Etymology of “entrepreneur”

The book Aspire, by Kevin Hall is the first self-help book I’ve read in years, unless you call all the business books I read self-help for the entrepreneurial. Aspire is about the etymology of words (sounds boring but it is very interesting).

Etymology is the study of and the changes in the meaning of words. “Used correctly and positively, words are the first building blocks for success and inner peace; …used incorrectly and negatively, they are capable of undermining even the best of intentions.” The author is on a quest to uncover the secrets of words. “It’s like peeling an onion. By breaking down words layer by layer, by uncovering their pure meaning you tap into a force that will help you find purpose and better lead your life.”

I’ll give you an example of the words presented in the book.

“Leader” is derived from two words. The first part “lea” means path, and the second part “der” means finder. Pathfinder.

So where does the word entrepreneur come from? Look up entrepreneur at
The word first appeared in 1828, in French, meaning “one who undertakes or manages.” An undertaker? Well, sort of. But today an entrepreneur is more than someone who undertakes something.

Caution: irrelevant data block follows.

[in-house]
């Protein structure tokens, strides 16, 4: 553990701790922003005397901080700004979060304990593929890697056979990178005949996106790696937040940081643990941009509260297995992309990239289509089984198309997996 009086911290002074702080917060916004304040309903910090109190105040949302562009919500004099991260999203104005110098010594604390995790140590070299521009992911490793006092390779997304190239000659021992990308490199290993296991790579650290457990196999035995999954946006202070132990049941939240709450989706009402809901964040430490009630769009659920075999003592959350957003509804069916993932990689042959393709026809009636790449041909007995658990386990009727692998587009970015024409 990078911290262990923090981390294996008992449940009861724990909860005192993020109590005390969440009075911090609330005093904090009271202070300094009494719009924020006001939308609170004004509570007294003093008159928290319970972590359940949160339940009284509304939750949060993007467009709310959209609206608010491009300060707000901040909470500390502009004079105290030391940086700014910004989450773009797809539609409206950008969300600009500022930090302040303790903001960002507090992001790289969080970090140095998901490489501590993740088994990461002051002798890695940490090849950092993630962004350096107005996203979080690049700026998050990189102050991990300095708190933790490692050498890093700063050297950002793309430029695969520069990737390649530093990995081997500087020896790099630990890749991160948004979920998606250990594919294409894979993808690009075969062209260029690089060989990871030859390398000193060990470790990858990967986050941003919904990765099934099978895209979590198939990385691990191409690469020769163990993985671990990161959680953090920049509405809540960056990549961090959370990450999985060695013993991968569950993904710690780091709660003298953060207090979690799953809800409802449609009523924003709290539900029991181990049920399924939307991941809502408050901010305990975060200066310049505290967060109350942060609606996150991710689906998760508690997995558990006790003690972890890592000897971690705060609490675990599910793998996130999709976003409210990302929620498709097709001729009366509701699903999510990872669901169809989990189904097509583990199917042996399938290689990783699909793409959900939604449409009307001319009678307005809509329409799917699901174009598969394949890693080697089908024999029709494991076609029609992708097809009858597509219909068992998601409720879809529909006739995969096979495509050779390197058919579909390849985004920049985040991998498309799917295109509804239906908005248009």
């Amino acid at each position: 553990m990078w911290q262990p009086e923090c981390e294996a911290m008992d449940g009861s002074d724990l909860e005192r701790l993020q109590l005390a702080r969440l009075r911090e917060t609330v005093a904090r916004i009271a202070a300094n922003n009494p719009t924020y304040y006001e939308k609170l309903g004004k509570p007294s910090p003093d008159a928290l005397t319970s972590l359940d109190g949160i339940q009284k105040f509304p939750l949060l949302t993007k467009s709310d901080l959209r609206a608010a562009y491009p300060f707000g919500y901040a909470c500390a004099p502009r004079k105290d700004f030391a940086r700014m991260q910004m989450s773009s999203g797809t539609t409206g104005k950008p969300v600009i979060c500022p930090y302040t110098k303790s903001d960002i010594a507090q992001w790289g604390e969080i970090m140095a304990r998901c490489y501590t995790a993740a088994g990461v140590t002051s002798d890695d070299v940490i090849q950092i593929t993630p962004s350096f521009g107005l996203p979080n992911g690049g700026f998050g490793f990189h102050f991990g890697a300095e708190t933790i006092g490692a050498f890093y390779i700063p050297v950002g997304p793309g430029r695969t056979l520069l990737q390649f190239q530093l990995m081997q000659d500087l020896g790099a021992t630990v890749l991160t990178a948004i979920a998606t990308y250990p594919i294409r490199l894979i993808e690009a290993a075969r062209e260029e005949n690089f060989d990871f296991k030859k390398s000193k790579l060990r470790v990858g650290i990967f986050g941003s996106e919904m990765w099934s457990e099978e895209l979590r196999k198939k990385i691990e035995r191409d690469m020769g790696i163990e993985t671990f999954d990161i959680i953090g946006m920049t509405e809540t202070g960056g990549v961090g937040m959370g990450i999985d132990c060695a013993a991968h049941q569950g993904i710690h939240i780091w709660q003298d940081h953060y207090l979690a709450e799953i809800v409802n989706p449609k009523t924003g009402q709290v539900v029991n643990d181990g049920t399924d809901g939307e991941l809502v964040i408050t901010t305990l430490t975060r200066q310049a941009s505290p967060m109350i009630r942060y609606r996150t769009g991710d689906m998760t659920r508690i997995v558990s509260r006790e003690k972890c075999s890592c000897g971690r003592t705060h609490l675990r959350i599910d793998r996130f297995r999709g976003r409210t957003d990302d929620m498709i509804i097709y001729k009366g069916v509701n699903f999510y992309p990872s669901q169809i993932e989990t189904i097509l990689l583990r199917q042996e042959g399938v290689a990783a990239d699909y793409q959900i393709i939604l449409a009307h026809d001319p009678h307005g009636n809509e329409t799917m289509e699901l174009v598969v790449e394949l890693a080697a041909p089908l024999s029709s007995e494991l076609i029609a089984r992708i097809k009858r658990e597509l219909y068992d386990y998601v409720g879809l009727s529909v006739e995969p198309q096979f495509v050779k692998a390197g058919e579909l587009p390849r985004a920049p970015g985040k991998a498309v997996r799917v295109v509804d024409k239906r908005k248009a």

Early in the 20th century, Joseph Schumpeter gave us a modern definition of entrepreneur as “the person who destroys the existing economic order by introducing new products and services, by creating new forms of organization, or by exploiting new raw materials.” In English, the term applies to the type of personality who is willing to take upon herself or himself a new venture or enterprise and to accept full responsibility for the outcome (Wikipedia)

The newer concept, social entrepreneur, is to take a business-like approach to social issues.

As in the book Aspire, understanding the essence of certain words, we are in a better position to use them as guidance in our lives.


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